Staging art and Chineseness is about the politics of borders ascribed to Chinese
contemporary art and the identification of artists by locations and exhibitions.
The paradoxical subject of Chineseness is central to this inquiry, which begins
with the question, what does the term Chinese Art mean in the aftermath of the
globalized shift in art? Through an exploration of embodied and performative
representations (including eco-feminist performances) by artists from China and
diasporic locations, the case studies in this book put to the test the very
premise of the genealogical inscription for cultural objects attributed to the
residency, homeland, or citizenship of the Chinese artist. Acknowledging the
orientalist assumptions and appropriations that Chineseness also signifies, this
study connects the artistic performance to the greater historical scope of
‘geographical consciousness’ envisioned by past and present global expositions.
The emergence of China’s shiyan meishu experimental art movement in the
1980s–1990s has largely been the defining focus for ‘global art’ during the
period when artfairs, biennials, and triennials also came into prominence as the
new globalized art institution (exemplified by China’s first biennial in
Guangzhou). The political aim is to recognize the multiple contradictions and
repetitions of history engendered by art, nationalism, and capital in the legacy
of Althusserian/Maoist interpellations – the reifications of global capitalist
illusions in the twenty-first century are conveyed in this book by performative
artistic expressions and the temporal space of the exposition.
the period 1976–1989 in relation to the theme of transcendence; and Rusk (2002) analyses Kingston’s ‘life writing of otherness’, in juxtaposition with other contemporary women writers like Jeanette Winterson. While this list attests to Kingston’s status as a major literary figure, it also highlights the absence of an extensive study devoted to her entire oeuvre, which includes the major redirection her work has taken since 2002 towards an engagement with a politics of pacifism and eco-feminism (an omission this study seeks to partly redress). Recent studies look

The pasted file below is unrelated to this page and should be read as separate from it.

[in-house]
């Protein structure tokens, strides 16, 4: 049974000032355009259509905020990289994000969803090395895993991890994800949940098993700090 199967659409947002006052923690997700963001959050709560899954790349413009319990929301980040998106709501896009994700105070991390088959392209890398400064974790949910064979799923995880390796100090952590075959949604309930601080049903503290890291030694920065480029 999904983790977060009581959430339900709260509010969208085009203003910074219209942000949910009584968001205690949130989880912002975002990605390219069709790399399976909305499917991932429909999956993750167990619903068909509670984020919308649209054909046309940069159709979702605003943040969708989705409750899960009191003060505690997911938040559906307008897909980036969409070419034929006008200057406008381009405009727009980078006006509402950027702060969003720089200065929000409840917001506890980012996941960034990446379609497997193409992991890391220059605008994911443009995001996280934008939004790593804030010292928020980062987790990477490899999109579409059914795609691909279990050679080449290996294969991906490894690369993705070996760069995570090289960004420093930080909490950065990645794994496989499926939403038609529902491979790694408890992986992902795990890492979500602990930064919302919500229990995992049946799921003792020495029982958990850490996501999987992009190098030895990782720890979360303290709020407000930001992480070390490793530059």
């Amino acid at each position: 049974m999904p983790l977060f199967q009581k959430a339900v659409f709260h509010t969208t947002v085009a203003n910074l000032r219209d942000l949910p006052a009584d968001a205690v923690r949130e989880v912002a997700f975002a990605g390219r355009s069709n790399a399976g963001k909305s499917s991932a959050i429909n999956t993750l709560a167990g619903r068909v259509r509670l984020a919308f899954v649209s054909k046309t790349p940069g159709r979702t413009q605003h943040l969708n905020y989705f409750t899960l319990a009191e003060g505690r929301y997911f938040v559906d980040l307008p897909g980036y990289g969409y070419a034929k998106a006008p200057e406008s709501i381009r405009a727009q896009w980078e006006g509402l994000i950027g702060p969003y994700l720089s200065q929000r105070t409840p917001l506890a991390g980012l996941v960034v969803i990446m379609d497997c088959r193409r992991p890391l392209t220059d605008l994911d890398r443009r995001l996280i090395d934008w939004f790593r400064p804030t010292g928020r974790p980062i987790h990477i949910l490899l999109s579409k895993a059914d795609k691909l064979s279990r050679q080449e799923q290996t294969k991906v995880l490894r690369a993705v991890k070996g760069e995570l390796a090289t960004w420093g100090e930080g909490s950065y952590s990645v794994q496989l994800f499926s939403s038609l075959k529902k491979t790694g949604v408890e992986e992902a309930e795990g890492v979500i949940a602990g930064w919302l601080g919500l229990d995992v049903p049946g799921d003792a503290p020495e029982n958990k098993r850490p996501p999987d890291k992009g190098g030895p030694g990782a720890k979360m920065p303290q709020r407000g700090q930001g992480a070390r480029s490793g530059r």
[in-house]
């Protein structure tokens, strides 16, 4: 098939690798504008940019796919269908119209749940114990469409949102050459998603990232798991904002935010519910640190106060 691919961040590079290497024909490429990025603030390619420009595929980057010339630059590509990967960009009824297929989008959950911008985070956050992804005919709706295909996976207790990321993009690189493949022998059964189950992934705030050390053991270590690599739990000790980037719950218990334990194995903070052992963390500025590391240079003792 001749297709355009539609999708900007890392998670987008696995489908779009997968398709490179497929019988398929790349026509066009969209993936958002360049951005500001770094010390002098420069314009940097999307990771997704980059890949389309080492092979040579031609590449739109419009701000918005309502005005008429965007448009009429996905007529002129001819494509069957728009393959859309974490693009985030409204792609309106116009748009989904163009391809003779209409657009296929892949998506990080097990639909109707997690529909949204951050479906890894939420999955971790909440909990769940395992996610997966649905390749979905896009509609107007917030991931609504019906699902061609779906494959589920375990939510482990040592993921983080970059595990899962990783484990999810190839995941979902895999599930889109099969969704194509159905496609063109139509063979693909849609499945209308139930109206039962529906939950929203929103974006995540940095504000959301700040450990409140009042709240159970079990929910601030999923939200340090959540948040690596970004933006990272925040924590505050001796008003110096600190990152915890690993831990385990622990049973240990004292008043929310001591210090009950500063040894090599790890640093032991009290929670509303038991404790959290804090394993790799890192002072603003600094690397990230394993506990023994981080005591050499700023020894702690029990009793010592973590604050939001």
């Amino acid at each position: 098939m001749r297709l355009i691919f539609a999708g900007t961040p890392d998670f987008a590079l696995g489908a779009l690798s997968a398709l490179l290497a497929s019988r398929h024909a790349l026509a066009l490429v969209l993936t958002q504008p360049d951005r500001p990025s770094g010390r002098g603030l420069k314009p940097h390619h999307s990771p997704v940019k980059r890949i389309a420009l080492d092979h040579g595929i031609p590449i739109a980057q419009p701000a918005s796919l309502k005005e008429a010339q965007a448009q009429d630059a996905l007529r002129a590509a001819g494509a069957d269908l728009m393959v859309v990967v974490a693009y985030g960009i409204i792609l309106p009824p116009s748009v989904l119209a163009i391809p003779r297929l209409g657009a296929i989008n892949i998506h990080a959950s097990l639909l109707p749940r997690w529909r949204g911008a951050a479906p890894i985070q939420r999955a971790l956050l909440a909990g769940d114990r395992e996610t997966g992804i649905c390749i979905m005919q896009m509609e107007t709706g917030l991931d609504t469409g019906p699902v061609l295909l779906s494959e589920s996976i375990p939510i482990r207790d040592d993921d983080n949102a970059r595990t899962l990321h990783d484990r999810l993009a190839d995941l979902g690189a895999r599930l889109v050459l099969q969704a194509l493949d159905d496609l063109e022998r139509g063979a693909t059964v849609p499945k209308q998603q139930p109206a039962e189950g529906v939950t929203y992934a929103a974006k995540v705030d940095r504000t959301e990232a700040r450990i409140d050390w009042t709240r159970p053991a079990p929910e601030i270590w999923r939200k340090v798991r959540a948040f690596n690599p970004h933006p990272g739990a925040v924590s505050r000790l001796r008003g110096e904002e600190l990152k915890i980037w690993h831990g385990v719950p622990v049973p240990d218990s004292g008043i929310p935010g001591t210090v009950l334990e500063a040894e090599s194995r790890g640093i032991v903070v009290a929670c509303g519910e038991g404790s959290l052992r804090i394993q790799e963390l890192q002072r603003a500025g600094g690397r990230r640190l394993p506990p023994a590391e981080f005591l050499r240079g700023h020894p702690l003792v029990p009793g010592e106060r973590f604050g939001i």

Eve and her unsuspecting garden in seventeenth-century literature
important to note here, though, that while Lanyer and Sowernam in
varying ways both suggest that Eve’s original garden can be
used to explain her fallen virtues, Eve does not become a new
ethical figure of eco-feminism in the later century. Rather, for the
civil-war writers upon whom Milton also builds, paradise lost,
paradise within and paradise rediscovered require Eve as their
temptation to read her as the goddess of preagrarian society must not lead us into too Romantic a view of her
habitat. Diane exists to be chaste/chased in both senses and the
tacit acknowledgement that the right fate for all women is to be
caught underlies the representation of her as both huntress and
virgin goddess, patron of childbirth and queen of the underworld.
In a conglomeration of attitudes readily familiar to all feminist
thought, and particularly eco-feminism, this goddess exists to be
mastered (to evoke Val Plumwood’s phrase)15 just as her environment, the
girlhood into womanhood, Želibská’s work
cannot be classified as part of the radical wave of feminism; it rather carries traces of influences of psychoanalysis and a wave of liberal feminism and eco-feminism – a so-called second wave which sounded in our milieu [Czechoslovakia] only through this author’s voice, where Marxists and the socialist feminism wave based on political ideology ruled.
She also states that Želibská remained a singular figure in that context because the paradigm with which she was working was ‘understood as alien in our environment, as “an